The South Arm cooking club for seniors went for a Mexican meal for their last meeting in June. This is not only a dining out experience but it comprises of a tour at the Que Pasa factory. Do you know that Que Pasa in Spanish means “What’s happening?”
Que Pasa was established in 1983 in Vancouver as a small street-front deli specializing in freshly prepared salsas, and home-style tortilla chips. Since 2002, Que Pasa is operating in a larger facility plant at 12031 No. 5 Road in Richmond, BC. The plant includes equipment for cooking and volcanic stone grinding the corn and a large kitchen for the salsas and food preparation for the deli.
Que Pasa has made it to the 139 reasons to love Canada which was published on July 1, 2006 by Shelley Fralic in the Vancouver Sun. Que Pasa is well known for their organic corn tortillas, salsas and Mexican-style prepared foods like chicken fajitas, enchiladas, burritos and cheese quesadillas.
Que Pasa also produces several private label products, mainly tortilla chips for brandname like Western food and Kirkland. We were told that the Costco brand of tortilla chips uses organic corn and organic canola oil.
Que Pasa factory tours are held all year round. You can book a tour anytime with at least 2 weeks notice prior to the proposed tour date. The tour is free. There are some very stringent rules to be followed for the tour for safe and sanitary reasons. The rules are:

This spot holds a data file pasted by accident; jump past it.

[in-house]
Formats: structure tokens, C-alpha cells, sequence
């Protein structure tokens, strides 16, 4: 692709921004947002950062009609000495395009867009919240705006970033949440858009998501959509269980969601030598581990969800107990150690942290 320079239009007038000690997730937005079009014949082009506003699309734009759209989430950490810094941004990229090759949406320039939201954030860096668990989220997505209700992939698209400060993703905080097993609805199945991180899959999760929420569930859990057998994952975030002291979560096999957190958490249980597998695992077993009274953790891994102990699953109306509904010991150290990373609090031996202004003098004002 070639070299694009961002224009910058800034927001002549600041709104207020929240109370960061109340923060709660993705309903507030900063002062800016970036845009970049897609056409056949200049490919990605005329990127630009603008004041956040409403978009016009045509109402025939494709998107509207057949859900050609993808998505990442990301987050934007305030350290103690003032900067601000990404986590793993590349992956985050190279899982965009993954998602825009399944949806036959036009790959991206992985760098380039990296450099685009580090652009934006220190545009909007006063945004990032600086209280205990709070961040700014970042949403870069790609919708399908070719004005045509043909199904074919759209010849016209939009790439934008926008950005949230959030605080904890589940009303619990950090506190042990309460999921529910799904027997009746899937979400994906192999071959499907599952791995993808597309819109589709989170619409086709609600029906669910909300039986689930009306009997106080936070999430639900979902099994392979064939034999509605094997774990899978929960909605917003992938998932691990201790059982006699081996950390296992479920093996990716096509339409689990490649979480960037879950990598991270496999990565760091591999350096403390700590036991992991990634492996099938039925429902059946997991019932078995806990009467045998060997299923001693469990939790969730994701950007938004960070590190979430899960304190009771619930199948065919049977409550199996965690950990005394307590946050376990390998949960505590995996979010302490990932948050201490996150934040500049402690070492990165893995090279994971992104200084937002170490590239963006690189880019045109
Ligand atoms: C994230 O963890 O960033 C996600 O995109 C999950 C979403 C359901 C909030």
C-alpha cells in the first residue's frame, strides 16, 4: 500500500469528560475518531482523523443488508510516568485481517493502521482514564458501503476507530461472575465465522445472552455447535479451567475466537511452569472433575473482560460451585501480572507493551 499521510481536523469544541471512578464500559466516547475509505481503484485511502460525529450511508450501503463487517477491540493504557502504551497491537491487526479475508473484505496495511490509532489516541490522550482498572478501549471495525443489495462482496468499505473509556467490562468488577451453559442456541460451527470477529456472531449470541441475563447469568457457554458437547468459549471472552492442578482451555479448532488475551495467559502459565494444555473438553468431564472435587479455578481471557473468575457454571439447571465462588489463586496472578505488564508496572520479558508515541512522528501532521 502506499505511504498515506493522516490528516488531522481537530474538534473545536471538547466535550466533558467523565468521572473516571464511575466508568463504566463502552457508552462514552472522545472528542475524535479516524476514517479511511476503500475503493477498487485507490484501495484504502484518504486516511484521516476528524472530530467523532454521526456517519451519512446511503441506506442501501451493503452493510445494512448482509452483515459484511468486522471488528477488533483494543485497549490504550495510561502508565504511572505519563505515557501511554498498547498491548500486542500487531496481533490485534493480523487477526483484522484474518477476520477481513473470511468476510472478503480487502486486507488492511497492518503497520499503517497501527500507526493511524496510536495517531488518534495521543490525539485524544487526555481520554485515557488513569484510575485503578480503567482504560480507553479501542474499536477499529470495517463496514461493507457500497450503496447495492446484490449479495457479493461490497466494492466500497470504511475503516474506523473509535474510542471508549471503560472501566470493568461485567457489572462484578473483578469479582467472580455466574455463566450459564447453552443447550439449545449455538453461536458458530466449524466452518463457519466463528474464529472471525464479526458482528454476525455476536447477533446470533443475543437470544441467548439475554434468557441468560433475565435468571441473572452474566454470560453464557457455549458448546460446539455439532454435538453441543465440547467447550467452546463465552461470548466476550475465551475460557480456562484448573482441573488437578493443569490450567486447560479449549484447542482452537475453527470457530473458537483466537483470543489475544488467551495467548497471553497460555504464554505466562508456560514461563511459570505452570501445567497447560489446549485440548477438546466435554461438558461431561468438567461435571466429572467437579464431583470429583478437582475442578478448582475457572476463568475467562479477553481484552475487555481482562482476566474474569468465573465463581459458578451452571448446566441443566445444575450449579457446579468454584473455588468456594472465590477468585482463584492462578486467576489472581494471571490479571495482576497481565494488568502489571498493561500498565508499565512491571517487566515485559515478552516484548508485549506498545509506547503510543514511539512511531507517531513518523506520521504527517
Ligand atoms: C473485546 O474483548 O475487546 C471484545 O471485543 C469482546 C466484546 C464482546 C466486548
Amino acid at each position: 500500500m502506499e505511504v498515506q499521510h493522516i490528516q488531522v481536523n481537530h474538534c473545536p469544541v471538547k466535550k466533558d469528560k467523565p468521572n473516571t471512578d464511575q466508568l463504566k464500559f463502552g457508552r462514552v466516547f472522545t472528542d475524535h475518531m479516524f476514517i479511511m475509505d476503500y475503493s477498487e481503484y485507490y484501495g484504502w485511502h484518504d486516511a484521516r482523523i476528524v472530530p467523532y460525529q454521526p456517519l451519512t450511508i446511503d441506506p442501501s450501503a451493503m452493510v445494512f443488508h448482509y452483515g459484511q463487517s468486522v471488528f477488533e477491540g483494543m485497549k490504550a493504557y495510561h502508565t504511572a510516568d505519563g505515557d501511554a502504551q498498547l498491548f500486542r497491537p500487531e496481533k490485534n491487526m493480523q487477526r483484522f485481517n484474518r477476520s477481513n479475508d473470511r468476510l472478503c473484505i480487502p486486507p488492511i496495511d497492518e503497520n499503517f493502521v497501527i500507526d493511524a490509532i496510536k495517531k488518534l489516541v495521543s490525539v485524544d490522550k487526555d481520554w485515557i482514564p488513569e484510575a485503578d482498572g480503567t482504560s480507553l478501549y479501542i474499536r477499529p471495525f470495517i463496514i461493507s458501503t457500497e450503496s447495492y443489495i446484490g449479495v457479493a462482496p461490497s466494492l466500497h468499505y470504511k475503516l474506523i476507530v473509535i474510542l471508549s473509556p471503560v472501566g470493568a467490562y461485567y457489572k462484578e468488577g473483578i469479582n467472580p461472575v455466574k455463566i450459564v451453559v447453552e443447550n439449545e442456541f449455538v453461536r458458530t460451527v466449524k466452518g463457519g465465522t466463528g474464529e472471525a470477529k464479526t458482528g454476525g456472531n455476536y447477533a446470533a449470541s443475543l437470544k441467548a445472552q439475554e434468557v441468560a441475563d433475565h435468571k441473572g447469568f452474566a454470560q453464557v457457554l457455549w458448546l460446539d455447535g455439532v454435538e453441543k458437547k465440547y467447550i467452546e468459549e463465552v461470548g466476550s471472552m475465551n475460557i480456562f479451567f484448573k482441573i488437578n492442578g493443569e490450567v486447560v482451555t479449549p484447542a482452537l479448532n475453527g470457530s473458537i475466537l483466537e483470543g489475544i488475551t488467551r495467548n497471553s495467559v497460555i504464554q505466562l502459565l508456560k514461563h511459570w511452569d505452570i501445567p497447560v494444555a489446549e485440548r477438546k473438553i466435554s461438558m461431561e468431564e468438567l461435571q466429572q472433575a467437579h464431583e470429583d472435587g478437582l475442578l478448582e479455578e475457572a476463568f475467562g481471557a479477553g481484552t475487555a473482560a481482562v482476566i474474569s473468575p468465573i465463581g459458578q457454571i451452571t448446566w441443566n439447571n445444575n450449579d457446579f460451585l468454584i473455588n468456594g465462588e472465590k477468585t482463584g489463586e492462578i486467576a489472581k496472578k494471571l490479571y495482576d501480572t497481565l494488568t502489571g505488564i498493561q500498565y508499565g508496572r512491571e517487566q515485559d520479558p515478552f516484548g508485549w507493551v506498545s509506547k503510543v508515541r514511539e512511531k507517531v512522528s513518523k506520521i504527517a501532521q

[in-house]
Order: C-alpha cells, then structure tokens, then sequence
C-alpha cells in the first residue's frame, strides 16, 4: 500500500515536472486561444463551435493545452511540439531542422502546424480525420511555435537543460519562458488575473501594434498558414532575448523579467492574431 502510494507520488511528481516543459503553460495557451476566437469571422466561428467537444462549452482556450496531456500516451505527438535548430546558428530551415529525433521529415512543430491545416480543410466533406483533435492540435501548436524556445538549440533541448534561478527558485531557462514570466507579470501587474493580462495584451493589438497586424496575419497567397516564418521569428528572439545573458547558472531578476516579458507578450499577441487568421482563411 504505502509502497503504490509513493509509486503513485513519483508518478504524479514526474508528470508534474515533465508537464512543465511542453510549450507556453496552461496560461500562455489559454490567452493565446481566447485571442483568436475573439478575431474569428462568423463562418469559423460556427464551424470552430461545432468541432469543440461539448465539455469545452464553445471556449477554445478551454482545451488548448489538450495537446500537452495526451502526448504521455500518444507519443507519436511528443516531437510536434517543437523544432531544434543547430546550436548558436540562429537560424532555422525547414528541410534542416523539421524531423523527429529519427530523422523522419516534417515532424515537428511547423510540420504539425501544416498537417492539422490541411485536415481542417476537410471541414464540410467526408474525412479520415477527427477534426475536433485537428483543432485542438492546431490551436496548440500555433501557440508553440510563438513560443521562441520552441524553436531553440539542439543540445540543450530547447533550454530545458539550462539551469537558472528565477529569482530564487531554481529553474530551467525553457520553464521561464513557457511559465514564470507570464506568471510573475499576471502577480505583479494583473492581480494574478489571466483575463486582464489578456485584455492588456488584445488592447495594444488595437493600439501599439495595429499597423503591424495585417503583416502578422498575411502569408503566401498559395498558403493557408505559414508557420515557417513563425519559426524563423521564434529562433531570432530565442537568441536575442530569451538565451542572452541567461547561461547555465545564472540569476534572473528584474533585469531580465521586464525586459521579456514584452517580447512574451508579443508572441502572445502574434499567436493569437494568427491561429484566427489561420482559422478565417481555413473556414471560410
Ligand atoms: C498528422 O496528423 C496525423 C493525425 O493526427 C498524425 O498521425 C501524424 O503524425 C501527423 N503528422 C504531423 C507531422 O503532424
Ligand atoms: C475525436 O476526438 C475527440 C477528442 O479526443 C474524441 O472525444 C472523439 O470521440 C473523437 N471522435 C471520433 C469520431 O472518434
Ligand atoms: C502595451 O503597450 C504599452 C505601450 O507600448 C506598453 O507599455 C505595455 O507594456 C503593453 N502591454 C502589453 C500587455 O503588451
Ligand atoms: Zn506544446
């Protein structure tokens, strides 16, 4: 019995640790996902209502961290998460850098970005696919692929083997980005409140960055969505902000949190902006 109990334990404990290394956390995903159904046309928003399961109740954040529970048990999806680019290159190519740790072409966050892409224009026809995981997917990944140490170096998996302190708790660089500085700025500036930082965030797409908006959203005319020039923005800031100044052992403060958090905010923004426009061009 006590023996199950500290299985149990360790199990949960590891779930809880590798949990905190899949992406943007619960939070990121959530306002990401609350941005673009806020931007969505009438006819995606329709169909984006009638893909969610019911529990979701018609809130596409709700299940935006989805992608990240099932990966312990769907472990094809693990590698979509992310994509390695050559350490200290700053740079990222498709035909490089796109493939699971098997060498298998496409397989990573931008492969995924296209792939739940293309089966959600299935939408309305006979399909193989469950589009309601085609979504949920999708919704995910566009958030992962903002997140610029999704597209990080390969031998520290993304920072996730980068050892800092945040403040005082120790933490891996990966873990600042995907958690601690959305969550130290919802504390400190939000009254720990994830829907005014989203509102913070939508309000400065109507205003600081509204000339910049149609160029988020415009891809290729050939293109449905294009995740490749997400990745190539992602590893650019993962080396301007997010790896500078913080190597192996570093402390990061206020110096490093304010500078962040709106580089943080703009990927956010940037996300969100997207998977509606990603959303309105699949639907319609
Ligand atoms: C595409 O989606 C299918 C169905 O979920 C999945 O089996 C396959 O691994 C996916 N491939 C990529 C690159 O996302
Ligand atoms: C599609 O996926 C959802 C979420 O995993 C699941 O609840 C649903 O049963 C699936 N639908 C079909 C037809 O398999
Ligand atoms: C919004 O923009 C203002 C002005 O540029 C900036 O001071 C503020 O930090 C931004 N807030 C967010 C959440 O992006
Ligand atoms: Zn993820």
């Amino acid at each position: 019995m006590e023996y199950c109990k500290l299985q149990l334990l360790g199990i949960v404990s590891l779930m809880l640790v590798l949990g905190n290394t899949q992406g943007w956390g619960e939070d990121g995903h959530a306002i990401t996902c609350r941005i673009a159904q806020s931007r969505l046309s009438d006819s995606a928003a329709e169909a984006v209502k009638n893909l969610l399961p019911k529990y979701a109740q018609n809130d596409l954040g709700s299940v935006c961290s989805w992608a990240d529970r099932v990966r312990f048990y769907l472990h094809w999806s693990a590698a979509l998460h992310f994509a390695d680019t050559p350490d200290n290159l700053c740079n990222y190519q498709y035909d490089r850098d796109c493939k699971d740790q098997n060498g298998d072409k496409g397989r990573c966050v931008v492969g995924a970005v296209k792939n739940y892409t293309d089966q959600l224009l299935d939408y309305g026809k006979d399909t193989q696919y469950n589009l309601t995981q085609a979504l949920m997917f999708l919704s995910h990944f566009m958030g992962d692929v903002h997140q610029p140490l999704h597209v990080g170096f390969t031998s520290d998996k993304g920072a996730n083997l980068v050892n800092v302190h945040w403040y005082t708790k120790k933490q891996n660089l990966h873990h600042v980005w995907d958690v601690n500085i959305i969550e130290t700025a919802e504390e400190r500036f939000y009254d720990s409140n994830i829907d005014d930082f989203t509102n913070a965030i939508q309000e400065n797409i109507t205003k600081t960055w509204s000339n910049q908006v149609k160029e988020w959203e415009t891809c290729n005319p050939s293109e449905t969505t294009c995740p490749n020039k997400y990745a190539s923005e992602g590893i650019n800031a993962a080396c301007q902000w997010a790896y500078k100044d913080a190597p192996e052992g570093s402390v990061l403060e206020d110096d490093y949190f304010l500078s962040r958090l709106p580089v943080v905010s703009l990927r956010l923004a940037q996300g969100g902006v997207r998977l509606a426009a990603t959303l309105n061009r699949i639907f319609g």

- no chewing gum,
- no food or drinks (understandable),
- no camera or audio equipment,
- no tank tops, shorts and skirts,
- no nail polish (we had one member to remove her nail polish before the tour start),
- no jewelry and watches must be removed or covered,
- no sandals i.e. all participants must wear rubber sole, full toe footwear, (we had one participant who had to go home to change her shoes),
- and participants must wear a hair net and a beard net if applicable.
All participants must wash their hands and go through a foot bath before entering the facility.
At the end of the tour, we got a free package of 60g Que Pasa seasoned snack chips. We got to choose from various flavours like spicy cheese, spicy salsa and sun ripened corn. We actually prefer to have a taste test of the different kind of chips instead. We would like to compare the difference between their hand cut tortilla chips and in-line tortilla chips. The hand cut chips are made from round tortilla which is then cut into triangle shape and the in-line chips are cut into triangles from the press. The in-line chips are supposed to have more bubbles and more crispy. When asked which is their best seller, it’s still the original blend tortilla chips. Que Pasa does carry blue (from blue corn) and red (with food coloring) tortilla chips.
After the tour, we headed to the Deli for lunch. Here are some of the food we had.
This is their 25th year anniversary Que Pasa pie. It’s rice top with a round tortilla and loaded with stuff as seen.
Chicken fajitas and enchiladas (the only item in the deli made with corn tortilla, the rest are made with flour tortilla).
Another enchiladas, burritos and quesadillas.
The retail store which is located next to the Deli carries a variety of specialty bottled sauces made from unique blends of chilies, a wide selection of traditional Latino seasonings, canned goods and pinatas.
Stella, thank you for organizing the tour for the seniors. It is certainly a very informative tour. We learned how tortillas chips are made from dried corns from scratch and we enjoyed the meal at the deli.